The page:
How Thailand got to that point is a sad and dispiriting tale and one that is unlikely to end soon despite the May 22 coup perpetrated by Army chief Prayuth Chan-ocha, which has put tight screws on society – so tight that the government is pursuing dissidents far overseas, running a communications lockdown of the country itself, and seeking to institute Orwellian rules of order today.

PPT isn’t at all sure that the king was venerated as much as propagandized and we are not convinced that the “tale” is entirely dispiriting. Indeed, the review suggests why a crisis is not always dispiriting:

What has occurred in Bangkok is a war for the country’s very soul between the centuries-old web of interests centered in the capital city, made up of the courtiers in the palace and the business community and others who support them. They are arrayed against millions of formerly poverty-stricken rural dwellers in the northeast of the country who were awakened starting in 2001 by telecommunications billionaire Thaksin Shinawatra, who instituted a series of strong populist measures in the northeast to better their welfare and into the process becoming by far the most popular monarch Thailand had ever seen.

That Thailand’s “most popular monarch” was faced off by some who supported Thailand’s most popular elected politician is at least some cause for optimism that the purported “centuries-old web of interests” that makes up the ruling class was and remains challenged by rising popular forces. As an aside, PPT would point out that the “centuries-old web of interests” is not that at all. The web of interests that revolve around the current monarch are a creation of the past 50 or so years. What troubled this class, according to the review’s account, and as:

Marshall relates in painful detail, Vajiralongkorn horrified the vast palace machinery and the aristocrats who were connected to it. The thought of seeing him become the monarch upon the failing king’s death, especially as a tool of the wily Thaksin, was more than they could deal with. The palace itself split, with Queen Sirikit backing her son’s succession and others attempting to replace him with the vastly more popular Princess, Maha Chakri Sirindhorn. When Thaksin’s Thai Rak Thai Party won its second election in 2005 and raising further Vajiralongkorn’s prospects, that was pretty much enough. A combination of the elites, the military and the royalty combined to foment the 2006 coup that drove Thaksin from power.

… The elites, over the eight years of turmoil that appear to have ended Thaksin’s government aspirations for a considerable amount of time, but also managed to destroy the credibility of virtually all of Thailand’s government institutions including the courts, the police, the government and the political parties that stood in Thaksin’s way. And, according to Marshall, they have largely managed to destroy the credibility of the one institution they were trying to save, the monarchy itself.

For the reviewer, Marshall account is of a king who “was never either particularly wise or particularly benevolent, or democratic.” Berthelsen describes the book as an “invaluable adjunct, a continuation to Paul Handley’s pathbreaking history of Thailand, The King Never Smiles, published in 2006.” Handley’s book has undoubtedly been truly seminal for Thailand, and Marshall’s book may have an impact, but it will always be Handley who shattered the myths (for an Asia Sentinel review of Handley’s book, click here).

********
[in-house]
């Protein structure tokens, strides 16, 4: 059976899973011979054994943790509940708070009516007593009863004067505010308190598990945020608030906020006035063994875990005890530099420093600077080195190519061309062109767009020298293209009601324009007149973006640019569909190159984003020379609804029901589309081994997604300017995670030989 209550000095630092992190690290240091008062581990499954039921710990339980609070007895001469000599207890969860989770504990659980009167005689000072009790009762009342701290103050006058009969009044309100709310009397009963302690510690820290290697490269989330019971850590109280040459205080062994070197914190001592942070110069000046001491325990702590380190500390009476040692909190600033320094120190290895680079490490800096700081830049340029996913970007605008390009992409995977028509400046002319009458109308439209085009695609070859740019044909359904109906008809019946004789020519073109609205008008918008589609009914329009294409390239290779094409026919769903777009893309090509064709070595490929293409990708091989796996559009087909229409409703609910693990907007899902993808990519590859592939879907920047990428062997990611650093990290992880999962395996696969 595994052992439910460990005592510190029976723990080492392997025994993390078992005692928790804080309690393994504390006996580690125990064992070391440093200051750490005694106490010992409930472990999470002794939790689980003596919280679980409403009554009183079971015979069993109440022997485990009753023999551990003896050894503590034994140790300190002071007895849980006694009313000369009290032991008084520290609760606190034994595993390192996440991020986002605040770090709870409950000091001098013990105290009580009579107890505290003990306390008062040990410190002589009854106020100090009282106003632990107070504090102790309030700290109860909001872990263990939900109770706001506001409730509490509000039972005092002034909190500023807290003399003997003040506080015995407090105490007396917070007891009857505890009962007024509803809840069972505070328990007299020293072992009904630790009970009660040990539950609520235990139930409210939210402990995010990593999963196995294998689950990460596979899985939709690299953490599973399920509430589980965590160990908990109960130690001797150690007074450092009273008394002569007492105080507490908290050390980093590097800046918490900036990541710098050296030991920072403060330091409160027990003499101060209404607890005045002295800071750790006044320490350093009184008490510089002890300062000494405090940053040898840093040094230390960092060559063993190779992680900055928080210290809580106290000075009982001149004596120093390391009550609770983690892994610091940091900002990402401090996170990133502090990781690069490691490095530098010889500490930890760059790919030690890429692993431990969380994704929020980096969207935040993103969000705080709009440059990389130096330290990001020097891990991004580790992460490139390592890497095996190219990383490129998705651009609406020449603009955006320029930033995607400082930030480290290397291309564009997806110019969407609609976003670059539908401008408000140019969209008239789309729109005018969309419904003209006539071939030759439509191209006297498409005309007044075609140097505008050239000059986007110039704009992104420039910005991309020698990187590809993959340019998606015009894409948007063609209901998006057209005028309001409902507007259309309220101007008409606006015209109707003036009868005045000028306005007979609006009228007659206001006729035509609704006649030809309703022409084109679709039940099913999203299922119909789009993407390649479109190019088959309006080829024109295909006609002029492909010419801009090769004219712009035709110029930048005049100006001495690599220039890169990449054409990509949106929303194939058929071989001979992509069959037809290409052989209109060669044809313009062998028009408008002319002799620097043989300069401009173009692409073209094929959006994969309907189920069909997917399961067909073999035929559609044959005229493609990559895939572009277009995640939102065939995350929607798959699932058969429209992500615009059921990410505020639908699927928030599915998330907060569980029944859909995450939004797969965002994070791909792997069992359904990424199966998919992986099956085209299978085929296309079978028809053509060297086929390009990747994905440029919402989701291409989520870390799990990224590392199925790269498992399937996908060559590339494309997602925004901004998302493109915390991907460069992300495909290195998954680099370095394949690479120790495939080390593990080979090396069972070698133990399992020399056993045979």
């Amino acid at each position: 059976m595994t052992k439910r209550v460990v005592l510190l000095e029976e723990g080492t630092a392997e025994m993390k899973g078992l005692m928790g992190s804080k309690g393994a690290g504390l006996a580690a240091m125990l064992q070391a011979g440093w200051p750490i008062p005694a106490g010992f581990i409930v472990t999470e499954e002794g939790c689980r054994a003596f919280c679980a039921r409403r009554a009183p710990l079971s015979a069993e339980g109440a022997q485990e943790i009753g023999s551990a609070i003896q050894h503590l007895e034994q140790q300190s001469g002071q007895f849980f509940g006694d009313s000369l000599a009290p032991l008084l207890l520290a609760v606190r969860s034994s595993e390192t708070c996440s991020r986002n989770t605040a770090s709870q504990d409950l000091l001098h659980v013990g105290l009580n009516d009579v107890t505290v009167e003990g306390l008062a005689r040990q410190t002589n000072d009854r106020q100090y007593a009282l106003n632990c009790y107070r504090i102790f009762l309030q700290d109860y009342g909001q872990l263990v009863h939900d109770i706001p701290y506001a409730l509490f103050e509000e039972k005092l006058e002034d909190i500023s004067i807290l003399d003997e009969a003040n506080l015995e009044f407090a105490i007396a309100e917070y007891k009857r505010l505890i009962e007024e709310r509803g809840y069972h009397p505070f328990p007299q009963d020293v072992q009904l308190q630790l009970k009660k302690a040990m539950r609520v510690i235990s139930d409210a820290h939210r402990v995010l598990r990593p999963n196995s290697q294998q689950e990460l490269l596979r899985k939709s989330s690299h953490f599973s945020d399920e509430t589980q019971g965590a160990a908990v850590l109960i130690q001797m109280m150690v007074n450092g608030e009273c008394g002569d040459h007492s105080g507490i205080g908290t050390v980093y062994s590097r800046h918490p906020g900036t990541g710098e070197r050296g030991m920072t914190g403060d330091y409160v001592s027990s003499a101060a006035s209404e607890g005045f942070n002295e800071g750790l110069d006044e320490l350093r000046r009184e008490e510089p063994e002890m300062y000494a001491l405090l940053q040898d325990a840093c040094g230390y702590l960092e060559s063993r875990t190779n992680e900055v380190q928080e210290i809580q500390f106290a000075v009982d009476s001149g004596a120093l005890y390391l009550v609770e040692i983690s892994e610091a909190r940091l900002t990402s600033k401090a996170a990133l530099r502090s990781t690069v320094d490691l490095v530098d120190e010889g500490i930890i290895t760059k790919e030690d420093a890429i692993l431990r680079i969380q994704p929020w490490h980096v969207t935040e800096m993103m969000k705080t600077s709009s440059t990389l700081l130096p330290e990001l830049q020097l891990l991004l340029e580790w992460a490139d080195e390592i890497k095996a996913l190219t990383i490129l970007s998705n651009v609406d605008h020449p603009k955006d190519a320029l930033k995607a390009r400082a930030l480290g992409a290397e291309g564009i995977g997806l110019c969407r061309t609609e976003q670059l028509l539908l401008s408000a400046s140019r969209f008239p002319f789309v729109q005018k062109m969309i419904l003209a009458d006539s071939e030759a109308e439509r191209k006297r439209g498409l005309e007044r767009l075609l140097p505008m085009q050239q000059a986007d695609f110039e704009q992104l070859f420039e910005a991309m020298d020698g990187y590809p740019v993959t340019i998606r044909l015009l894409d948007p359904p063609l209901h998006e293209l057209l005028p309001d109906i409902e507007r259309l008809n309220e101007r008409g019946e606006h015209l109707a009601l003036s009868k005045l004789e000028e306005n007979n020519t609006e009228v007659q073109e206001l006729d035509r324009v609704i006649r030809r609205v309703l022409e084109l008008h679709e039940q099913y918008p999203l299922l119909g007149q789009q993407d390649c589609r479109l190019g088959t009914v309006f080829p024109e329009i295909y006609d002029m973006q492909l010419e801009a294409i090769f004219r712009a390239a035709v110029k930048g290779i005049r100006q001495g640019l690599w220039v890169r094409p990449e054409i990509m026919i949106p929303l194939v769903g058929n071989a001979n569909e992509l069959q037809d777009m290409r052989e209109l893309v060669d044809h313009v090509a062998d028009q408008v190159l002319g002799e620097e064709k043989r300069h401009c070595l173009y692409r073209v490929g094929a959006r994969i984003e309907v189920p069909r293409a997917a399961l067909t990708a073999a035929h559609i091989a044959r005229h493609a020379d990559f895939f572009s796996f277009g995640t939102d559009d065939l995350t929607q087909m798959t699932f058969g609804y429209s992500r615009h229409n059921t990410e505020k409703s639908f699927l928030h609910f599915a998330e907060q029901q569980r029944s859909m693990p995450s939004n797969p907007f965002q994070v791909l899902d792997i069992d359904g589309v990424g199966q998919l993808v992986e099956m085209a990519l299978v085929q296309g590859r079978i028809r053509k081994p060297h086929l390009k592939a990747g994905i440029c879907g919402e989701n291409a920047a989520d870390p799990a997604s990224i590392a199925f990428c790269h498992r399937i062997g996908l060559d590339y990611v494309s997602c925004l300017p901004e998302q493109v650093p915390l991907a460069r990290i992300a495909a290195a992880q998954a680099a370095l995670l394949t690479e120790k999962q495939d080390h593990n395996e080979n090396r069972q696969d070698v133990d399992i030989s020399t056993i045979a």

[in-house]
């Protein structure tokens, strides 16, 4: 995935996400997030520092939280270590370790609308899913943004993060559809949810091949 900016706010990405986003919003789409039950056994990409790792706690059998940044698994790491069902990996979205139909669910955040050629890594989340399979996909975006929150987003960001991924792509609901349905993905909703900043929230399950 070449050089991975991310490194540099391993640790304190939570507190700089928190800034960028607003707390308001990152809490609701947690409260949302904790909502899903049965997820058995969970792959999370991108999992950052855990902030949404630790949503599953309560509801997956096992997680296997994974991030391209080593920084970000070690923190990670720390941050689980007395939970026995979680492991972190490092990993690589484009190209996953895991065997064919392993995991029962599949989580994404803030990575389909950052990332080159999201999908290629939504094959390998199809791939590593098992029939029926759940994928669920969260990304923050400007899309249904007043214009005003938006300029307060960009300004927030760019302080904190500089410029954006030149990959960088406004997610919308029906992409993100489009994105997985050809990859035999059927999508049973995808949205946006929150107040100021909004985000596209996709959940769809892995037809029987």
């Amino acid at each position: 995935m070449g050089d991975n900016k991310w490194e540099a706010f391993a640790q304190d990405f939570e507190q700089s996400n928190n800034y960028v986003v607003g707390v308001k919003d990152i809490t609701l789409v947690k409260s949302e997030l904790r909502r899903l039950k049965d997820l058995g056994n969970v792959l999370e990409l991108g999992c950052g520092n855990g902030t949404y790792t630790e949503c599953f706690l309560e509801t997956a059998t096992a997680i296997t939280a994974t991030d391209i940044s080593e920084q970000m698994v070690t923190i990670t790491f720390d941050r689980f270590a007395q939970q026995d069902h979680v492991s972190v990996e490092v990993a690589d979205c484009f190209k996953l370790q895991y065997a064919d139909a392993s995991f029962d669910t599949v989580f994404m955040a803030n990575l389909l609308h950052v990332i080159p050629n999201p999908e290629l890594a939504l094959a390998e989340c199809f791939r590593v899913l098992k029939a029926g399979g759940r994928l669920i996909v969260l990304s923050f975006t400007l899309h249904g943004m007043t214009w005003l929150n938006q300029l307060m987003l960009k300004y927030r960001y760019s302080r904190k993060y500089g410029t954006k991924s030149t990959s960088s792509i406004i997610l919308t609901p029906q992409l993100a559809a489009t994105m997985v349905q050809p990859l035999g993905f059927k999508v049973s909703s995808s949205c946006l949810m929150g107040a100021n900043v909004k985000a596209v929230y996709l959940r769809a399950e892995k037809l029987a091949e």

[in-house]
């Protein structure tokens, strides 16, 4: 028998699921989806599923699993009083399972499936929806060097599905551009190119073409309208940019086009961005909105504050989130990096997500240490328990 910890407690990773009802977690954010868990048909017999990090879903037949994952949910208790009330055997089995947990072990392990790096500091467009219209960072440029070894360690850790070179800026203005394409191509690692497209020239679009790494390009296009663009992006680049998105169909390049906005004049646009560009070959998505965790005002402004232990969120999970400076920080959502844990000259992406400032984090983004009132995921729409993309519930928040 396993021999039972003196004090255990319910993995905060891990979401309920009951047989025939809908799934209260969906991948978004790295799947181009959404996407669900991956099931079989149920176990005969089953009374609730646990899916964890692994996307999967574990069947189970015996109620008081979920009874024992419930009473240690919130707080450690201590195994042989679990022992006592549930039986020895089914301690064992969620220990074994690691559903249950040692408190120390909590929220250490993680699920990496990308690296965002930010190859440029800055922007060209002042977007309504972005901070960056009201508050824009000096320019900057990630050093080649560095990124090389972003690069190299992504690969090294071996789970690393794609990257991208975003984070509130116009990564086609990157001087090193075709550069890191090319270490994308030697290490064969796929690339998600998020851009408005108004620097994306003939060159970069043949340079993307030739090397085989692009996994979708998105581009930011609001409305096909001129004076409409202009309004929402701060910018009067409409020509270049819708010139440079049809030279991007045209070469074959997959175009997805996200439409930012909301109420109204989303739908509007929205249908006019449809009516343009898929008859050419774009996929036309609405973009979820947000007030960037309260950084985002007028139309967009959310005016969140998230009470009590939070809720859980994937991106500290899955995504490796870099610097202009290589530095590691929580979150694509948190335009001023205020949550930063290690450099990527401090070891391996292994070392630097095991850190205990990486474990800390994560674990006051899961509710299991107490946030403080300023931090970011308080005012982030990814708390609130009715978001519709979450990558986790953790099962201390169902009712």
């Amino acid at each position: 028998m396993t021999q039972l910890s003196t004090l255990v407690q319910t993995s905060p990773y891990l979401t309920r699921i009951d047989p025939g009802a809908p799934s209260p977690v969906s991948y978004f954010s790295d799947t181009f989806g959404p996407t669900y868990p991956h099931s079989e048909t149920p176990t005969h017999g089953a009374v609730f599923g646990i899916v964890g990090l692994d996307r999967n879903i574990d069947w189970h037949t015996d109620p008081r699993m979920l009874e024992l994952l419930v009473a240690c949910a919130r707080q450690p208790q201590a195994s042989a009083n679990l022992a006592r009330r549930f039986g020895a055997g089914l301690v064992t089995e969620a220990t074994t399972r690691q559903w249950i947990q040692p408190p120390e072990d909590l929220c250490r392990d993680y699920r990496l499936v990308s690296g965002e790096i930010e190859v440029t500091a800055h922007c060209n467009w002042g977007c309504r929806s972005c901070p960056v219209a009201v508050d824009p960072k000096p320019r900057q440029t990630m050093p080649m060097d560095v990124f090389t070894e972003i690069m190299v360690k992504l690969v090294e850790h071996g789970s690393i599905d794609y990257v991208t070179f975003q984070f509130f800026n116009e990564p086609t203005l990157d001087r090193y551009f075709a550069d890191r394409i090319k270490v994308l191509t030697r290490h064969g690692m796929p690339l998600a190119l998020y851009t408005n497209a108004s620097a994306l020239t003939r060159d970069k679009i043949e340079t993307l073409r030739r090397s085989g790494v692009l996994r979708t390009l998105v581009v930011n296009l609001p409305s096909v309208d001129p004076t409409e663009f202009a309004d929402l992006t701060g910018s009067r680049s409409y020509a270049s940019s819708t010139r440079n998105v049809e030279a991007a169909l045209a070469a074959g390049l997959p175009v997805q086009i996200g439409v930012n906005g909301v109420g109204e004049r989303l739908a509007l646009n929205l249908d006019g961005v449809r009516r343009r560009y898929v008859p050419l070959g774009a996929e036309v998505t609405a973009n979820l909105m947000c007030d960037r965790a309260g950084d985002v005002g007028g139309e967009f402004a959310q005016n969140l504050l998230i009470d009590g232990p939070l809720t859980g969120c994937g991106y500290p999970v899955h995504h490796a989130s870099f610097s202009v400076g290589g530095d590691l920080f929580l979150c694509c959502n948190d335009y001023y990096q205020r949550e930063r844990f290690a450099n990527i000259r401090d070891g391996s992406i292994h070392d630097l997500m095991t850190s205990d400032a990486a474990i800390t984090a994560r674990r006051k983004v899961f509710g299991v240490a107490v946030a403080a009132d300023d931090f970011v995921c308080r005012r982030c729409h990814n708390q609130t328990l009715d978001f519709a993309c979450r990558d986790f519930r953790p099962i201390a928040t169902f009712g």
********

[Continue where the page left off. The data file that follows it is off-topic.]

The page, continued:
PPT notes that Berthelsen seems to think that “Marshall is overly critical of Bhumibol,” and laments that “the 86-year-old king sought to do what he believed was right for his subjects, clearly unlike his son, who continues to split the elites, running the danger of destroying the institution.” We doubt Marshall would agree with the assessment of the king. After all, to do so would mean accepting the violent and murderous attacks on political opponents, often in his name, often with his approval, a massive looting of the country by the royalist elites, many military putsches and the trashing of numerous constitutions.

Handley concluded his book with a claim that the king “has sealed his own reputation, and it is unlikely to be undone.” Marshall’s book is more likely to be seen as correcting that claim, showing the failures of the king and undoing that reputation.

Karma doesn’t get a mention, but maybe it should have. Berthelsen concludes:

It tells a depressing story of the end to the world’s longest royal reign. The king and queen themselves have apparently had debilitating strokes that have reduced them to the status of department store dummies, but continue to be trotted out at ceremonial occasions to stare blindly into space by palace factions determined to use them for their own ends.

The 23 February 1991 coup

29 08 2014

PPT was doing some hard disk cleaning and came across a file that was sent to us some time ago by a reader who thought  we’d be interested.

It is a report by Australia’s Parliamentary Research Service and is listed as a “Background Paper,” and we have also located it online as “The Coup inThailand” [Clicking downloads a PDF]. Because there are so many of them, we should note that this refers to the coup of 1991, and that the report is dated 19 March 1991. Its author is listed as Frank Frost.